“The Housemate” is very much a procedural, just without a detective at its centre. The labyrinthine plot builds slickly, and Bailey wrings suspense out of every possible aspect of Olive’s obsessive hunt for the truth. The facts she and Cooper uncover add up, but make no sense until the key is supplied in a flurry of revelations at the novel’s climax. 

With a mystery like this, I want to ride the plot twists like a passenger on a roller-coaster. I know there will be sharp curves and abrupt changes of speed and direction. But I also know I’m strapped in. However out of control I feel, my experience is being managed. “The Housemate” is pockmarked with red-herrings. It twists, and it turns, but there’s an assuredness to Bailey’s storytelling that establishes trust. I didn’t know where we were headed, but I had faith she would get me there, and that the ending would satisfy and surprise.

Reader, it does.

ISBN: 9781760529338
ISBN-10: 1760529338
Format: Paperback
Language: English
Number Of Pages: 464
Available: 31st August 2021
Publisher: Allen & Unwin

Review: The Deep by Kyle Perry

Rating: 4 out of 5.

All of its bells and whistles aside, Kyle Perry’s “The Deep” reads to me like an exploration of the sliding scale or morality among his large gallery of characters, all of whom are bound by blood as members of the nefarious Dempsey family crime syndicate. 

His second novel, set in Shacktown on the Tasman Peninsula, is a battle between good and evil, you could say. Except that everyone in it is evil, at least to a degree, or has the capacity for it; but some are less evil than others, or are fighting against it; and most have their good sides.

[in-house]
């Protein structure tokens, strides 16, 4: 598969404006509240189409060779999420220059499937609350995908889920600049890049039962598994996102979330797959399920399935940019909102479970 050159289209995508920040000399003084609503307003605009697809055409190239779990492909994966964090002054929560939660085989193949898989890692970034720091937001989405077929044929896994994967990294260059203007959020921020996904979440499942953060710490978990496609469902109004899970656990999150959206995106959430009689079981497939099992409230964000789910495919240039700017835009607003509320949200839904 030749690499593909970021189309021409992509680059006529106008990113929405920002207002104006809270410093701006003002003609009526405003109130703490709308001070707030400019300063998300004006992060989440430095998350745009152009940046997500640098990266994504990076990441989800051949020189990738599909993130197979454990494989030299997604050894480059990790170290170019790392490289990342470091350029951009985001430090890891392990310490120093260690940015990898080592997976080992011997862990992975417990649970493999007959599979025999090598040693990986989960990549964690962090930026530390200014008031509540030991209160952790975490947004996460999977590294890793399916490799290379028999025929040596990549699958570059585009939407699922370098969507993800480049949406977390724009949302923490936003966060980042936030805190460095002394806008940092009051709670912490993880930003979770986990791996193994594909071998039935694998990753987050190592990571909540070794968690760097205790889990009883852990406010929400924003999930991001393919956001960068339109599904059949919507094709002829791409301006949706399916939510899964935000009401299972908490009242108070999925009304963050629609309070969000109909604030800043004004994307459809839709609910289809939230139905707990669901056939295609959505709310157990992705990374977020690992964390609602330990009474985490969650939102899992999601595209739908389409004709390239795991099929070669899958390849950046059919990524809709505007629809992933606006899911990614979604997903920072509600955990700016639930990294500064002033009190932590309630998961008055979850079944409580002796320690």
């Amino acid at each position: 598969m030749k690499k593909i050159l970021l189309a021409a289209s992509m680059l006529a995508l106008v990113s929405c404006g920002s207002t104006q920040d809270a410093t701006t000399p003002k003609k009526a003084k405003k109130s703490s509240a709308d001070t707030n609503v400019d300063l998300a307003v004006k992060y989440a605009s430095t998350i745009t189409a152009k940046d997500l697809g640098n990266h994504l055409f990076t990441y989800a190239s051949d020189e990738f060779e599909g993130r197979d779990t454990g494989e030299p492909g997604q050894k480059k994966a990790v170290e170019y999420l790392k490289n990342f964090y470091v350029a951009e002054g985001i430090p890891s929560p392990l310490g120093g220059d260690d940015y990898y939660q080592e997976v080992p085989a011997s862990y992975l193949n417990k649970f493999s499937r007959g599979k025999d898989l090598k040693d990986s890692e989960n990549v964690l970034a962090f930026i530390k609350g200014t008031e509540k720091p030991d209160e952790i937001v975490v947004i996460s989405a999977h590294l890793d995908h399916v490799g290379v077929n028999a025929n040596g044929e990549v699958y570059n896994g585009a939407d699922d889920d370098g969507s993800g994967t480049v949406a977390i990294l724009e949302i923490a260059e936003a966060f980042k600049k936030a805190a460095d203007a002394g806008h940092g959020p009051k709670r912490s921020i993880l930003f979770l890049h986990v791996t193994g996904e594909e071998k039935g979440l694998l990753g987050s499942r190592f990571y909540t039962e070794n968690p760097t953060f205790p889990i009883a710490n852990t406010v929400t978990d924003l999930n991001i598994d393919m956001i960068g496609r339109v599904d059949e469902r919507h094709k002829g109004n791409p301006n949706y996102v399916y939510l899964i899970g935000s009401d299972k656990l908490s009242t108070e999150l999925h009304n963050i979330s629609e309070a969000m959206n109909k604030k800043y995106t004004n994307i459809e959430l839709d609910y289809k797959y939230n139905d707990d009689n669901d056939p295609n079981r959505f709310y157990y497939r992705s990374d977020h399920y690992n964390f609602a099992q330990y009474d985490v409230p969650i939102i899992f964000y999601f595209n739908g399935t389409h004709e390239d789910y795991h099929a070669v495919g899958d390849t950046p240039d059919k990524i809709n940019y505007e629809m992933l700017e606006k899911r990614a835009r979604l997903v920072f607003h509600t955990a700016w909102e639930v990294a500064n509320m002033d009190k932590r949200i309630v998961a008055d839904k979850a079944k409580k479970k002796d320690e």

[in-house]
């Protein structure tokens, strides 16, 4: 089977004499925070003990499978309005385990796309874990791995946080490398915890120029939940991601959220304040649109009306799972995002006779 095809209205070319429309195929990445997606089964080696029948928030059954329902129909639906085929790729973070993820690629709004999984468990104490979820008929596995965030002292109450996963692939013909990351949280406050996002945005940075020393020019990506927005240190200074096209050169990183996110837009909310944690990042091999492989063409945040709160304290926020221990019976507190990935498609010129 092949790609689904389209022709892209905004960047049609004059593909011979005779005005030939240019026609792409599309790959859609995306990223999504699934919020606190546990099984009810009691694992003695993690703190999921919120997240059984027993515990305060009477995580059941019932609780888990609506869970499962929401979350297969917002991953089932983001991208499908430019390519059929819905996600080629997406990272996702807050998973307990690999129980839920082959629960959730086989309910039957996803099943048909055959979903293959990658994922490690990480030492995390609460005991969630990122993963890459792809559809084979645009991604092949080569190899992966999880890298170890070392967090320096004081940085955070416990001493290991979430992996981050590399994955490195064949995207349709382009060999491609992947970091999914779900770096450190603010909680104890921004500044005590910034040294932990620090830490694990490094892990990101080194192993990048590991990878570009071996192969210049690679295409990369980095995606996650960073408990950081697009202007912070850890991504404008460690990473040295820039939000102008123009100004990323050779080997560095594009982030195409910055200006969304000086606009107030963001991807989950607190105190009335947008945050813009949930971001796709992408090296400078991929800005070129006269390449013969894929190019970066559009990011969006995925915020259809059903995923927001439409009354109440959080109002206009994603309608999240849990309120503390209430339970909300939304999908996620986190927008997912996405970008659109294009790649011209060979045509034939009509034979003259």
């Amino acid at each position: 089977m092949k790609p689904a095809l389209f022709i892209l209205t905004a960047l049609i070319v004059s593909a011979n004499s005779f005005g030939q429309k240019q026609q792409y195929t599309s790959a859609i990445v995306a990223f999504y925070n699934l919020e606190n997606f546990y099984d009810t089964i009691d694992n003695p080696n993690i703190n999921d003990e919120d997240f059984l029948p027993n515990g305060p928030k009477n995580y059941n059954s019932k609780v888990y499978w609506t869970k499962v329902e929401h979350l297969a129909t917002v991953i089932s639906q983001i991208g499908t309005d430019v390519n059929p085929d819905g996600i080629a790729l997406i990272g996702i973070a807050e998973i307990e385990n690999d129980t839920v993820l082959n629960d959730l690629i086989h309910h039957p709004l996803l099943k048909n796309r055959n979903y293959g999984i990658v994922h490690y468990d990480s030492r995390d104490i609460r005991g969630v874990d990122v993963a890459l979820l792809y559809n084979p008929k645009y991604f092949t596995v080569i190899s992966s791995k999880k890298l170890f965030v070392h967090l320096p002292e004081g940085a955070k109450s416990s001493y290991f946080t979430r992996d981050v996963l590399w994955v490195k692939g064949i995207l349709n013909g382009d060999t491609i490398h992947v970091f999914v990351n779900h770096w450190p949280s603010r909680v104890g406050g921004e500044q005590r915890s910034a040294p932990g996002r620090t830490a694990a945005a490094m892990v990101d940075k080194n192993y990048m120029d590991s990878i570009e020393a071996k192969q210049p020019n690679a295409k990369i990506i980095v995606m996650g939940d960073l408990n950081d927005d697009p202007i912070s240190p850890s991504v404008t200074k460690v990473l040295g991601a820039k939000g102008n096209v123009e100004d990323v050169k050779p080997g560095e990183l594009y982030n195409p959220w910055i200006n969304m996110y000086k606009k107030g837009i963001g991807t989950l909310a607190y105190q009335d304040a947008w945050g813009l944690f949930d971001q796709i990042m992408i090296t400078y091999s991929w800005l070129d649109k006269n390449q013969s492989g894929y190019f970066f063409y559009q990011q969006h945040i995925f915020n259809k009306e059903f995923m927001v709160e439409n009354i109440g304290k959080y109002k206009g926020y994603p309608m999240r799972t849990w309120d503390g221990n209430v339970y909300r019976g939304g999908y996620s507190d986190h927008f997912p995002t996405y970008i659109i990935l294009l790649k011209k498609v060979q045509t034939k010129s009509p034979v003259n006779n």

Its characters are knotted into a coiled mess of secrets, lies and revelations. 

The Dempsey family have run a drug ring for generations, using the fishing industry and the notorious Black Wind as cover. When thirteen-year-old Forest Dempsey — presumed dead for almost a decade — walks out of the ocean, bruised, battered, and branded, his return forcibly unites fractured members of the family; including Mackerel, desperately trying to keep out of trouble before his next court date; and his cousin Ahab, who renounced the underworld long ago. 

As they endeavour to understand what happened to Forest, the infamous drug Kingpin Blackbeard starts moving in on Shacktown, and their drug empire, compelling everyone with Dempsey blood coursing through their veins to confront their personal and familial ethos.